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## Monday, October 13, 2008

### Lesson Reflection: Measuring Error

New to our Integrated Algebra standards last year was percent error in measurements. Last year I did a miserable job of it. "Copy notes followed by practice problems" miserable. This year was better.

Things to keep in mind:
1. They already have learned how to calculate "percent error" in science labs.
2. This concept is a hybrid of "greatest possible error" and "percent error".
I started this year with a slide and a discussion:

They all said "5.4 cm". To which I replied, "Are you sure it's not really 5.38 cm? 5.41 cm? 5.40236 cm? We discussed the mechanics of measuring something, how you end up visually rounding to the nearest marking on the measuring device. They talked about their digital scales in science class, and how you can set the readout to the nearest tenth or hundredth, and we discussed that the little onboard computer is doing the rounding, even though you can't see it. (For next year: at this point, have them measure several different items to the nearest _______th, to ensure everyone groks the "visual rounding" idea.) Then, I got them to conclude verbally, stated several different ways, that any measurement could really be up to half a unit smaller or larger than the stated value.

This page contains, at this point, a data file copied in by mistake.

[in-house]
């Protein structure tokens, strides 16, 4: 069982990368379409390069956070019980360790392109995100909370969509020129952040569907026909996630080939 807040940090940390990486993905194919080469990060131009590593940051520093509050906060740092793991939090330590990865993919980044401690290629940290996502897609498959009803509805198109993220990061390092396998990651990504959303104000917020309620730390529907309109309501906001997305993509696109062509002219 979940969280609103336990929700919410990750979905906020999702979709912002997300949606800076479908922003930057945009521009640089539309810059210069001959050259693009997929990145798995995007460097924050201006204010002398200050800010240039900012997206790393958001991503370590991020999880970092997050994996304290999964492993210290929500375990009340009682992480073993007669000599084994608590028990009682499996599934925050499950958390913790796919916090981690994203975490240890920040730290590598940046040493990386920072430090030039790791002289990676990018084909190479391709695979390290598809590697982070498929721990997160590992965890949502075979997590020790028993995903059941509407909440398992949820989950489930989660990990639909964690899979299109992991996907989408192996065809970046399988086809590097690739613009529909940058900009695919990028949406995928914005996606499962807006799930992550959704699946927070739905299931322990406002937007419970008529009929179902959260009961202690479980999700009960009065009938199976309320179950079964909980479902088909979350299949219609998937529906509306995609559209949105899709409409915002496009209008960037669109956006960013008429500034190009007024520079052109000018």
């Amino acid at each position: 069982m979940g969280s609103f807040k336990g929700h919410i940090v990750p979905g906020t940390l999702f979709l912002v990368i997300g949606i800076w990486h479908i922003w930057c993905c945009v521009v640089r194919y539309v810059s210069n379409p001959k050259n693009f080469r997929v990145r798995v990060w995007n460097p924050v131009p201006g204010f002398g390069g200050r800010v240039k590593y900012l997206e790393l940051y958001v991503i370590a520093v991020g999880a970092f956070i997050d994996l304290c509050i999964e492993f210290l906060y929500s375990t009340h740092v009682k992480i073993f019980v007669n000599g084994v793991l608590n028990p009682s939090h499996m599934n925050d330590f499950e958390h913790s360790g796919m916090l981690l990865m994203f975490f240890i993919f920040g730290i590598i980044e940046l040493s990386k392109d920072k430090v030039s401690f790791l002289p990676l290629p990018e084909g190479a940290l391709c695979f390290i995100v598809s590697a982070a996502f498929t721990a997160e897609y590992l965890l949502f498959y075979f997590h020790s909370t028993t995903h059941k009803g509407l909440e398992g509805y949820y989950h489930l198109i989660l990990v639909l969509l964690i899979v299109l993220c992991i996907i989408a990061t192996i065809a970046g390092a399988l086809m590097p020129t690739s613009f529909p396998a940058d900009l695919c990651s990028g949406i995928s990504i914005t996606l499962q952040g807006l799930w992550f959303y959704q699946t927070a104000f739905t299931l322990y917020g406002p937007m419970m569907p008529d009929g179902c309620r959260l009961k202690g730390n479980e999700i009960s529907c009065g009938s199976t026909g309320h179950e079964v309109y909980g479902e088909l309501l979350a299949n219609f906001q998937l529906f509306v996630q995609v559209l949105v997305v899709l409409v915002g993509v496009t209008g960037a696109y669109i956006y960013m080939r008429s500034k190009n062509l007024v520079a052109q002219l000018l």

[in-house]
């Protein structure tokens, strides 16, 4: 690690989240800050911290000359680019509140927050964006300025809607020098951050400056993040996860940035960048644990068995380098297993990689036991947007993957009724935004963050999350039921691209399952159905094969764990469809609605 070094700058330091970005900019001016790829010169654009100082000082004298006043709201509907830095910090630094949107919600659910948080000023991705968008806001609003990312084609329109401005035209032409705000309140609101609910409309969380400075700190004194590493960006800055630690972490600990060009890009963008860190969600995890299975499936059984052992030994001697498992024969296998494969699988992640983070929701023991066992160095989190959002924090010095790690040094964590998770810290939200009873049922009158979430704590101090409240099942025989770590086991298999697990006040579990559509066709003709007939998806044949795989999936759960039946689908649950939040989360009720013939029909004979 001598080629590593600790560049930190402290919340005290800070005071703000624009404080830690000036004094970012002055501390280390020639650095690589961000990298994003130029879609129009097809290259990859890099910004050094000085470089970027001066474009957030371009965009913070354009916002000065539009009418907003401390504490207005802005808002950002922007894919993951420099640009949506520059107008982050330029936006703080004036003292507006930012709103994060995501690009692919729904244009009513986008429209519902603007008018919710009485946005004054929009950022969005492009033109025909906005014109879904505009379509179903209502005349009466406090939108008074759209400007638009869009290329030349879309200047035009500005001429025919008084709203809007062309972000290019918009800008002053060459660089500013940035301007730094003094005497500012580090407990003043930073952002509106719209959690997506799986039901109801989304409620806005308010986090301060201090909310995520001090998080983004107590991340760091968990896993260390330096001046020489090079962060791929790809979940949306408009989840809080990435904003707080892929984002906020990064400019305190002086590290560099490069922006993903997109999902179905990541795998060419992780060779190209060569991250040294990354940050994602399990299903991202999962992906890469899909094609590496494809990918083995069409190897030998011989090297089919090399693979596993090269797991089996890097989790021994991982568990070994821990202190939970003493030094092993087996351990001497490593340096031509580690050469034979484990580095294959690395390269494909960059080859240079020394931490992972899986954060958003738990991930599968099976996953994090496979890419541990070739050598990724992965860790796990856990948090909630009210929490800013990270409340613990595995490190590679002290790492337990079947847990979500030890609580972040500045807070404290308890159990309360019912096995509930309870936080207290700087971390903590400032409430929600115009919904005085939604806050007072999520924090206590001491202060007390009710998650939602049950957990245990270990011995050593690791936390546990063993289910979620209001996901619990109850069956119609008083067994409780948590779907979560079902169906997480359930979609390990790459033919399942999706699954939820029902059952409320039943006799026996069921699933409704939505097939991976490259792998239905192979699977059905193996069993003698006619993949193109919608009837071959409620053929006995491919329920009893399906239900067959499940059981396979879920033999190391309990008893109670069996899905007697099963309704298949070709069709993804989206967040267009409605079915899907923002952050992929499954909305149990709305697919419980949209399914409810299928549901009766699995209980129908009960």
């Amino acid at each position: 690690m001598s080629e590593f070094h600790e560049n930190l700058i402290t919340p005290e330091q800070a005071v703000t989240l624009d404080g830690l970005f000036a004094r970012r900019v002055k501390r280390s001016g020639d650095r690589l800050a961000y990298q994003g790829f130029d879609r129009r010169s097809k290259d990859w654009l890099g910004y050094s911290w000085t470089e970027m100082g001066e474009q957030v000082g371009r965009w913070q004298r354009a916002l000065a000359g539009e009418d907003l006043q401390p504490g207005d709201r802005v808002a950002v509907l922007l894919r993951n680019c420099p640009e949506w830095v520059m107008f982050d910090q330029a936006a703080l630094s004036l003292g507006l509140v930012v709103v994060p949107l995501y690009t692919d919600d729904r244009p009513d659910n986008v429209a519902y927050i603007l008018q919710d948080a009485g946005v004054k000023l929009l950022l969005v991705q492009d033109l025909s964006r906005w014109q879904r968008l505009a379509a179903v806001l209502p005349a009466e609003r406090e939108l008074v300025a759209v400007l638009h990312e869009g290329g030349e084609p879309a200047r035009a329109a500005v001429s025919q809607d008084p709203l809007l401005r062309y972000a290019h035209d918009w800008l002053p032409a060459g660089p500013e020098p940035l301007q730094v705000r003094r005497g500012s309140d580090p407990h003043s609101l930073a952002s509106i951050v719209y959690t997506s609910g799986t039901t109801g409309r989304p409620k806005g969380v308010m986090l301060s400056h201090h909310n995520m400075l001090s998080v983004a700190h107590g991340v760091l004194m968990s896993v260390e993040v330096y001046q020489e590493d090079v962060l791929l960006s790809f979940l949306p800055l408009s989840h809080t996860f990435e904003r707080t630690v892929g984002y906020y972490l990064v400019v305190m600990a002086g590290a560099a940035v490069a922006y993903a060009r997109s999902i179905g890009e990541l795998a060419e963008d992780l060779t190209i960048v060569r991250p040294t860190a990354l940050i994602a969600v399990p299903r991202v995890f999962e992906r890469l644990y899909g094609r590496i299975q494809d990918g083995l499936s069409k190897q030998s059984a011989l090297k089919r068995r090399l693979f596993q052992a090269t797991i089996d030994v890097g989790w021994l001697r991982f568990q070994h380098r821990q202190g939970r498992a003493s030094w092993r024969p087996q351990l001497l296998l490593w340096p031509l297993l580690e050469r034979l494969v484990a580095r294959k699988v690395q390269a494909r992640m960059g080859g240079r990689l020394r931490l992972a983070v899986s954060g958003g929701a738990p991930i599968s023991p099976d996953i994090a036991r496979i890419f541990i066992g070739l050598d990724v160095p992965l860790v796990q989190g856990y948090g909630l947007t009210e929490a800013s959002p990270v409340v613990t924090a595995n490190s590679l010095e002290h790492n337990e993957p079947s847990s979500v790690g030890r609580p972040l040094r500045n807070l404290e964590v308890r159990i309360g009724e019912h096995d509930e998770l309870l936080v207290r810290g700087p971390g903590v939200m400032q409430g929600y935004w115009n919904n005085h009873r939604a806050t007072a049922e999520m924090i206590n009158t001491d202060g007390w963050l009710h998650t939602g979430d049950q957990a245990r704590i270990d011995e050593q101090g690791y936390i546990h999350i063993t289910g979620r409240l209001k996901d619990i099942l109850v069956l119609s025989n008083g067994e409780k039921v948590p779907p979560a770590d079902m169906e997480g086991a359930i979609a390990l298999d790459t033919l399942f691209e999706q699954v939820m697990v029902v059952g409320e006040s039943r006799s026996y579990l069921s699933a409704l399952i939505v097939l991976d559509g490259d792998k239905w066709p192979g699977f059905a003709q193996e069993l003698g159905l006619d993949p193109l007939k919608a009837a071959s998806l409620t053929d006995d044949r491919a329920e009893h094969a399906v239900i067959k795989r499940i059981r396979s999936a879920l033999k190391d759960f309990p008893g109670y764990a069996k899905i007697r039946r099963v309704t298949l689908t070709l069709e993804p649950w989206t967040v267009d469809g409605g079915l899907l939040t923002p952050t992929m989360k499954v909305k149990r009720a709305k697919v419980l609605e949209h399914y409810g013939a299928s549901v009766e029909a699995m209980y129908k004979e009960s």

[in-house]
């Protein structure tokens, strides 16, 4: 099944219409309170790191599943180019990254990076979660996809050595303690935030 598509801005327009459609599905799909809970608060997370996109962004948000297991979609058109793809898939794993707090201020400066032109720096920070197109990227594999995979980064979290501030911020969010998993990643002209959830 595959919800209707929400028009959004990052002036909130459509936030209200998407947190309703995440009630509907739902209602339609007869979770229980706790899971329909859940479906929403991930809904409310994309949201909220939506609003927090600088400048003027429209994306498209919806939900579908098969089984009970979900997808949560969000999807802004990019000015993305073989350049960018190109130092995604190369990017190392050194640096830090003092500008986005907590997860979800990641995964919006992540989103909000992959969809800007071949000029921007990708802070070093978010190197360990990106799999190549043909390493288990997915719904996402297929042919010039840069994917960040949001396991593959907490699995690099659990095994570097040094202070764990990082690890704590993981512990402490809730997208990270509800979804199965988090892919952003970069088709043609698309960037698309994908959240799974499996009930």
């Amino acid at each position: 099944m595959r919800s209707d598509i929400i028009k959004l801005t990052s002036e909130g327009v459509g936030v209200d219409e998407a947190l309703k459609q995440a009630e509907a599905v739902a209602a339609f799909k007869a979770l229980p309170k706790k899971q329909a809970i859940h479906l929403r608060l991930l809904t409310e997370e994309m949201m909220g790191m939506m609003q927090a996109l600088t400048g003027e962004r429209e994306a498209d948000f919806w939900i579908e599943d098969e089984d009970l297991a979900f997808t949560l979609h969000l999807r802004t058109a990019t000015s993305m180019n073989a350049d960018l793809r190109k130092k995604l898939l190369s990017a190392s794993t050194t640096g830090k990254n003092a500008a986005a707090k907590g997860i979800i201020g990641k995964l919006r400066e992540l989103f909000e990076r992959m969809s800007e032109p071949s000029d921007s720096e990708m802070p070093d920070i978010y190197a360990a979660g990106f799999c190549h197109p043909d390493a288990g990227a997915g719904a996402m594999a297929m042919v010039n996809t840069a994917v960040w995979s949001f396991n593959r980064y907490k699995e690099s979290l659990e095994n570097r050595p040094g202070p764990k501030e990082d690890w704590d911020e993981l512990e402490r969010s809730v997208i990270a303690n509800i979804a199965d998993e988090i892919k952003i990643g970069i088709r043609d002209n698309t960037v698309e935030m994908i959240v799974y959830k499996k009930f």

Then a few problems:

Then brought in area:

The next day, we tie greatest possible error to percent error, and calculate measuring error (greatest possible area divided by measurement).

On the assessment, 83% of the students scored a 4 or 5 on the question compared to 26% last year. I think the difference was in the introduction.

For next year: take 5 minutes and have them measure some stuff to the nearest whatever. Measure your desk/textbook/etc to the nearest inch, nearest centimeter, nearest 16th of an inch, nearest millimeter, etc. Perhaps borrow a few of those digital scales from science.

Also, it's still pretty dry. Any suggestions to make it more engaging? Other NY teachers (and anywhere else you cover this topic), what are you doing?